Let’s quickly get one thing out of the way. I am not writing this piece to defend Roseanne Barr, who regularly shares outlandish conspiracy theories, has described herself as mentally ill, once ran as a liberal green third-party candidate for president, and even maybe-ironically dressed as Hitler and pretended to eat “Jew-cookies” once. Yes, really. Her politics are entirely incoherent and often genuinely offensive, and I see no reason to take them seriously.
That said, Barr did show some real insight when she predicted the show’s relevance in the age of Trump, saying,“As soon as I saw the election results, I knew we’d be back.”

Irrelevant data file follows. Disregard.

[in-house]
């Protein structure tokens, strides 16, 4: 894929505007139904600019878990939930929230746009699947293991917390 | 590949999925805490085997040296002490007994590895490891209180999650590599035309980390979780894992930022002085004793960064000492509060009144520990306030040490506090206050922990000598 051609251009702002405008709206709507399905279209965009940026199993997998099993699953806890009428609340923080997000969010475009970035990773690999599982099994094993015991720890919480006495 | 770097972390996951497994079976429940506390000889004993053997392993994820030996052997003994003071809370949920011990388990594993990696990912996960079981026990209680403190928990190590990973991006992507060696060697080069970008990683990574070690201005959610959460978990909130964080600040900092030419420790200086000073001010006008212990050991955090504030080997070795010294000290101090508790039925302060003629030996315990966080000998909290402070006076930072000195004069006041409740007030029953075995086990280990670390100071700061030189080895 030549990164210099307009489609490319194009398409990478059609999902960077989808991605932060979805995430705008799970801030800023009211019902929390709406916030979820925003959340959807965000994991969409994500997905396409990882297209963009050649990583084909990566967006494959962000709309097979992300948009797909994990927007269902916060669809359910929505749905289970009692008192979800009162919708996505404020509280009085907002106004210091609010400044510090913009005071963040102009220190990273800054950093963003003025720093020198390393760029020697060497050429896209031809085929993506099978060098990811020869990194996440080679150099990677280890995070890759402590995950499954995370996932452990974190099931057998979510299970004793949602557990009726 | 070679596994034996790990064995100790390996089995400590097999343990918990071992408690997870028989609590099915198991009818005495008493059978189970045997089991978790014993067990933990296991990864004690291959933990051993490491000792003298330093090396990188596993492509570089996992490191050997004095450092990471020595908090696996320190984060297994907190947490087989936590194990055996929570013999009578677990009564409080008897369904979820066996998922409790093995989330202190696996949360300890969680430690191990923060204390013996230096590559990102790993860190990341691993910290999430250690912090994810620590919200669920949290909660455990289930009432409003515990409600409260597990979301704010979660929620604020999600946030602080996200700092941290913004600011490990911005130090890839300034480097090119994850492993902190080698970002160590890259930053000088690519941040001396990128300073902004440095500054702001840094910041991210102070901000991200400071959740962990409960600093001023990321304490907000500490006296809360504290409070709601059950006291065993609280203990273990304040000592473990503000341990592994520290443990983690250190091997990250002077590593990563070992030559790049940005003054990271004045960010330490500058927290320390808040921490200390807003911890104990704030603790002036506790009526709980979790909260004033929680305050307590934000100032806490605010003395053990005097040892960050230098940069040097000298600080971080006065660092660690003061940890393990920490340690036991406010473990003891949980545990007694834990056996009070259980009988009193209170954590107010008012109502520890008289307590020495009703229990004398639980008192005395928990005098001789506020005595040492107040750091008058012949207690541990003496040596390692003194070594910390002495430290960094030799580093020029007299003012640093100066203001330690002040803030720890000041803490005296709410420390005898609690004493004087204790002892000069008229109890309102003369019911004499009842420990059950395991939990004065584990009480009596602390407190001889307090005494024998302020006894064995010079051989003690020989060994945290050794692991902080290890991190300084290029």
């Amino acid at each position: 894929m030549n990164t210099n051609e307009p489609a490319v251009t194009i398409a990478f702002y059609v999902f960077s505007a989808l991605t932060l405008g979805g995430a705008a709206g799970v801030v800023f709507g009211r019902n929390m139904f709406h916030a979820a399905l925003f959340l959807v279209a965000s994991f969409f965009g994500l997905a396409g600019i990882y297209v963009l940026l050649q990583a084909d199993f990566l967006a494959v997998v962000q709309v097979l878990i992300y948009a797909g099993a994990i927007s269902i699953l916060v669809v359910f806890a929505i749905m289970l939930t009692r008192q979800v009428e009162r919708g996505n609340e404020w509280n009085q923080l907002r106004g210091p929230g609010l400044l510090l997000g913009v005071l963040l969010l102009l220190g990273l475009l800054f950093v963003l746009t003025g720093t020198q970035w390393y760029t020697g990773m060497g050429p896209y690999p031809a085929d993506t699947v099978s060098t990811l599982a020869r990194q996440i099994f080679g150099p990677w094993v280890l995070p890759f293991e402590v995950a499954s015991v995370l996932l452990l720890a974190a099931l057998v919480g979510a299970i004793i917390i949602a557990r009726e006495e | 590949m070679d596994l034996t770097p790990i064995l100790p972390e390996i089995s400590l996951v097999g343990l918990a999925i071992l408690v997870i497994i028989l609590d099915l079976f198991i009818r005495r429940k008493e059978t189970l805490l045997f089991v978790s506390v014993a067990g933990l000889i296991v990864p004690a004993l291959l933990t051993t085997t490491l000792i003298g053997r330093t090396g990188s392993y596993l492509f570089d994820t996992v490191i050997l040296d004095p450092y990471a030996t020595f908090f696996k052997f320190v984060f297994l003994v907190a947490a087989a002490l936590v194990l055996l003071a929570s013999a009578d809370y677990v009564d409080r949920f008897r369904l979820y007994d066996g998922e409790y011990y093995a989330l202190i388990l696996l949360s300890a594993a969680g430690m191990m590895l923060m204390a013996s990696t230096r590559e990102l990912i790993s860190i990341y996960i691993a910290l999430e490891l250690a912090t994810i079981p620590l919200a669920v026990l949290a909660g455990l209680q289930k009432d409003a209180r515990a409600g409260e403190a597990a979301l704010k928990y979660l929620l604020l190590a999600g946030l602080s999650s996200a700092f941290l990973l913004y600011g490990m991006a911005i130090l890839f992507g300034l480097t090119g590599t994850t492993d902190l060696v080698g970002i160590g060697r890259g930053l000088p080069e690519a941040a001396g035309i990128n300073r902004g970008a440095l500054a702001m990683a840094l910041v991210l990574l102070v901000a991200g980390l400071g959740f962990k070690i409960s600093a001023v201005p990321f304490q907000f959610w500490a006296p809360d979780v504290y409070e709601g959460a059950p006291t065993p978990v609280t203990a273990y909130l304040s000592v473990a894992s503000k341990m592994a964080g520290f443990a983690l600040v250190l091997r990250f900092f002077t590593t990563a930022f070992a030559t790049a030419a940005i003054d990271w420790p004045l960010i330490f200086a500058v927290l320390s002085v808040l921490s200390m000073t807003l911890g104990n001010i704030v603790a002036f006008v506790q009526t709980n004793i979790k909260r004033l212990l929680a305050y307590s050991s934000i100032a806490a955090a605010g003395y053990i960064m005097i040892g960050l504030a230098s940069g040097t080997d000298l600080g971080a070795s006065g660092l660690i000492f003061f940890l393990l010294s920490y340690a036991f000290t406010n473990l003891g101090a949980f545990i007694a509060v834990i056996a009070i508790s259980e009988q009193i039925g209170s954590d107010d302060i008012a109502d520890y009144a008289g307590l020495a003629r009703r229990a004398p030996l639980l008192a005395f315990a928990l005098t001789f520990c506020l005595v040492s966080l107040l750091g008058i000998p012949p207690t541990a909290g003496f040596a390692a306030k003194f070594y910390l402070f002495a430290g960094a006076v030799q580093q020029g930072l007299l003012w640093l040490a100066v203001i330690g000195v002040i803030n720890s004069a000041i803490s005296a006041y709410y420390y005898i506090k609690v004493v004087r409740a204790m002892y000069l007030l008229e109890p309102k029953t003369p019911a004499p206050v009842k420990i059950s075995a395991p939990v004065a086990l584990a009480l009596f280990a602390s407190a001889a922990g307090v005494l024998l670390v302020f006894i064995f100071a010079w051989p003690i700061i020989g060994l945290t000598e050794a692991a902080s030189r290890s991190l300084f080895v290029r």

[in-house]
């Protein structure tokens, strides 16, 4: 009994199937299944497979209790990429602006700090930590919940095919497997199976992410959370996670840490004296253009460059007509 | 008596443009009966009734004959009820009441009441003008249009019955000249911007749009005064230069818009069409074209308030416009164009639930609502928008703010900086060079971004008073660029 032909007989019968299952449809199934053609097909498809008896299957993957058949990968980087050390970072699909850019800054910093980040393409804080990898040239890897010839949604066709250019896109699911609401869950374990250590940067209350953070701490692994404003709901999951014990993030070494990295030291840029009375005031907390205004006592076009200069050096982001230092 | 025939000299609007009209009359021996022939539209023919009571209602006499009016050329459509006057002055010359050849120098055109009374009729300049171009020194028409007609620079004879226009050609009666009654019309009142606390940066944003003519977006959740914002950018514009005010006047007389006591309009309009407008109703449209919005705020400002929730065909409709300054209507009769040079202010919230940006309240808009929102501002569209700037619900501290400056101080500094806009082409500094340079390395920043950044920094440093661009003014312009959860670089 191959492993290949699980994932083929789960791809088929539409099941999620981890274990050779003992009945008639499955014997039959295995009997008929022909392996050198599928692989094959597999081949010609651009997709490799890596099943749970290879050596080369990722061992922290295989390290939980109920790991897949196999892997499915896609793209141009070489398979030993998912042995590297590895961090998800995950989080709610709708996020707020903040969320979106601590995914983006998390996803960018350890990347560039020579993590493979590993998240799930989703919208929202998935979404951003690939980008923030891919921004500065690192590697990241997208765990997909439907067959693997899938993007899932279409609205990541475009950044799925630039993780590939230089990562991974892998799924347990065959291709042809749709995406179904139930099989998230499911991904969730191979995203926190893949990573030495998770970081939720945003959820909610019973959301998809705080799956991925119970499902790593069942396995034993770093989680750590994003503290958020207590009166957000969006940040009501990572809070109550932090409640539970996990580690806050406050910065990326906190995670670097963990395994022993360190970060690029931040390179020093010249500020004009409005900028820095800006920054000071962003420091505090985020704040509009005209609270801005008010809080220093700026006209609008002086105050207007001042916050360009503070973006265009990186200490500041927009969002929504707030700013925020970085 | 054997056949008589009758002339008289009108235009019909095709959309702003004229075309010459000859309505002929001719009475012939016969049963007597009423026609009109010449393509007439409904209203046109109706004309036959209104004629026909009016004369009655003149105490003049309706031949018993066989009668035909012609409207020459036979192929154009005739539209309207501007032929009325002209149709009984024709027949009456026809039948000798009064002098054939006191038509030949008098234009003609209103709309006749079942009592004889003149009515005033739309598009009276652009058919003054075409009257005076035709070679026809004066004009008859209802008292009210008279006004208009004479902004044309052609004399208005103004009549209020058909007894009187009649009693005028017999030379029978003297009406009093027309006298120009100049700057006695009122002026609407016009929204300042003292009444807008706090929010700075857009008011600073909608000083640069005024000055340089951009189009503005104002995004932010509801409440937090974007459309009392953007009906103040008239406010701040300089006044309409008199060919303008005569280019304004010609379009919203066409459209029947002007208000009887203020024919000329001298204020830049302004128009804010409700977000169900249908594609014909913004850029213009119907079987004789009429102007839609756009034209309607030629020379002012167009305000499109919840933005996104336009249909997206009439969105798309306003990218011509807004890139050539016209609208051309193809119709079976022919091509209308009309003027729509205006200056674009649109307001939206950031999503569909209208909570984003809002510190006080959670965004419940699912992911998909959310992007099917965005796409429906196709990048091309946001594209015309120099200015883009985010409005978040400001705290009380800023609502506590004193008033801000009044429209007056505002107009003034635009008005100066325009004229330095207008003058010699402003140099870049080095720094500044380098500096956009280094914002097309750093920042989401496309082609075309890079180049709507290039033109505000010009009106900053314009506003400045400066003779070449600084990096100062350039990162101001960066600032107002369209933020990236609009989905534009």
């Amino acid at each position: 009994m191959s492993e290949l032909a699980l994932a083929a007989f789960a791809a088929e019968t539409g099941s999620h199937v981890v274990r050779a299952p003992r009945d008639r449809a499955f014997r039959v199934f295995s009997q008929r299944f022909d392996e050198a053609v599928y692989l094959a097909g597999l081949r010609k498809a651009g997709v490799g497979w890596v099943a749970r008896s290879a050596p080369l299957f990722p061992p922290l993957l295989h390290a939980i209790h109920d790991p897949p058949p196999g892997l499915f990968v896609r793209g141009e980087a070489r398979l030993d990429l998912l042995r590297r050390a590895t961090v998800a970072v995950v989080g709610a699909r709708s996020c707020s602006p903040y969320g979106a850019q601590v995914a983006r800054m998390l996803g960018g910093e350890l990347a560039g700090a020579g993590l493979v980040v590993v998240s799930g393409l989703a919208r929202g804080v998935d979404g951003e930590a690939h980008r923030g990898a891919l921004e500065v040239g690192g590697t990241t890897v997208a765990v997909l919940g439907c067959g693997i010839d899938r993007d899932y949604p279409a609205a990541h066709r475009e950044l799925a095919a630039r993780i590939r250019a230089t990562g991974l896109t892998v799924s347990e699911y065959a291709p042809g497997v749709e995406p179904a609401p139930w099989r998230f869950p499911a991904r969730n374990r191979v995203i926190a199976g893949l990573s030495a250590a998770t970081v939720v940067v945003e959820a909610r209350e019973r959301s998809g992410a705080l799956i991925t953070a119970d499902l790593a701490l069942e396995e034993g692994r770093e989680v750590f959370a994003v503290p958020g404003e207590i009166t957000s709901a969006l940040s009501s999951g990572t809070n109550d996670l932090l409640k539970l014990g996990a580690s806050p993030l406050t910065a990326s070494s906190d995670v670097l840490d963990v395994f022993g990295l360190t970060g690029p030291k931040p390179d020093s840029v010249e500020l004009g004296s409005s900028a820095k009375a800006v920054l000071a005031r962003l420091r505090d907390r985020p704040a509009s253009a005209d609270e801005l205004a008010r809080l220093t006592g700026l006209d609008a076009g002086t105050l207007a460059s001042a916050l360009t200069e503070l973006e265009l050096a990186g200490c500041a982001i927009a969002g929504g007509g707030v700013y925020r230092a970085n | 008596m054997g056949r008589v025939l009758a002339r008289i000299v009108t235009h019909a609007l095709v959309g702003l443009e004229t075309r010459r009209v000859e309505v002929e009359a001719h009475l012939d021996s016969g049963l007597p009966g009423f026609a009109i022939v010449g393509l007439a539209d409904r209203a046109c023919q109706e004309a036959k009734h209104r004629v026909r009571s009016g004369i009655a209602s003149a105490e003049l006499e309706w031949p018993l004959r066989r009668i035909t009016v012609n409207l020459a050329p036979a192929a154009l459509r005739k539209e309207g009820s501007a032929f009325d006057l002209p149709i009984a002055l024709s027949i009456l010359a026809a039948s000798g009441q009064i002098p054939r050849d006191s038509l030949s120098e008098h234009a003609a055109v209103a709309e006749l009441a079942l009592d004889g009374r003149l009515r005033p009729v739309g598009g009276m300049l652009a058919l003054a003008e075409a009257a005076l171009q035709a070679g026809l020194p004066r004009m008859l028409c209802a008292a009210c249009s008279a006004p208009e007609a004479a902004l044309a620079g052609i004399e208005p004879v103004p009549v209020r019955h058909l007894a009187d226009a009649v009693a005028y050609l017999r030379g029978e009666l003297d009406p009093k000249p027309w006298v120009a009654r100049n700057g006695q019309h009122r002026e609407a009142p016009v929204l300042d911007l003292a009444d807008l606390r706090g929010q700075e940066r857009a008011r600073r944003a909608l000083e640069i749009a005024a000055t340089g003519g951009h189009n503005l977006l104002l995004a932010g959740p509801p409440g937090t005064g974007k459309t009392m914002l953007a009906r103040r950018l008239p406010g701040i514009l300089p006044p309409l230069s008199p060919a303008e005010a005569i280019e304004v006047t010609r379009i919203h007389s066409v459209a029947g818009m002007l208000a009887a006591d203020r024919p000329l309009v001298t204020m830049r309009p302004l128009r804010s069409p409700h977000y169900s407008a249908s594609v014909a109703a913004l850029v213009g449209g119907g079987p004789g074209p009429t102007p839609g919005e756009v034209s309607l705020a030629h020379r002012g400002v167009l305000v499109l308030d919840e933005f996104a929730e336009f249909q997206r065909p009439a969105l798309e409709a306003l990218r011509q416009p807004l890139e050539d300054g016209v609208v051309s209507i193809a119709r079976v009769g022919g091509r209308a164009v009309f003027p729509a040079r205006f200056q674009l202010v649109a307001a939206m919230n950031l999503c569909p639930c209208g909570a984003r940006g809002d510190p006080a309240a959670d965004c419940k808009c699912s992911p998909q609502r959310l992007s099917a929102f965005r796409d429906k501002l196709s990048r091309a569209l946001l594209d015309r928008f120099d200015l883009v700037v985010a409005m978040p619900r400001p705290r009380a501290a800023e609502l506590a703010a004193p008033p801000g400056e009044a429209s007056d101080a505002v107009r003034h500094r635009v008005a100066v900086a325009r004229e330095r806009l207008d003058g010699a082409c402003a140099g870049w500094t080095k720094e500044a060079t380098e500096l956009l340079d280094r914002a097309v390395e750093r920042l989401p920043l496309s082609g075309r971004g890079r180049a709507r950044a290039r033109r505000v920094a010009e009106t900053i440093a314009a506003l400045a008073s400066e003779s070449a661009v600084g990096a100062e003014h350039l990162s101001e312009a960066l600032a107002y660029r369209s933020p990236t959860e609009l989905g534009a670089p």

I’m a little young to be nostalgic for “Roseanne” since it went off the air when I was three years old, but Amy Zimmerman of The Daily Beast praised it as having “changed television for the better, featuring a realistic American family, relatable financial troubles, believable gay characters and overweight protagonists who weren’t written as punchlines.” In comparison to the more aspirational sitcoms I remember from that time, like “The Fresh Prince of Bel-Air” and “Full House”—or even “Friends,” in which the characters’ finances are more of a punchlinethan a genuine source of anxiety—I can certainly understand why an honest look at a blue-collar, working-class, Midwestern family could be groundbreaking.
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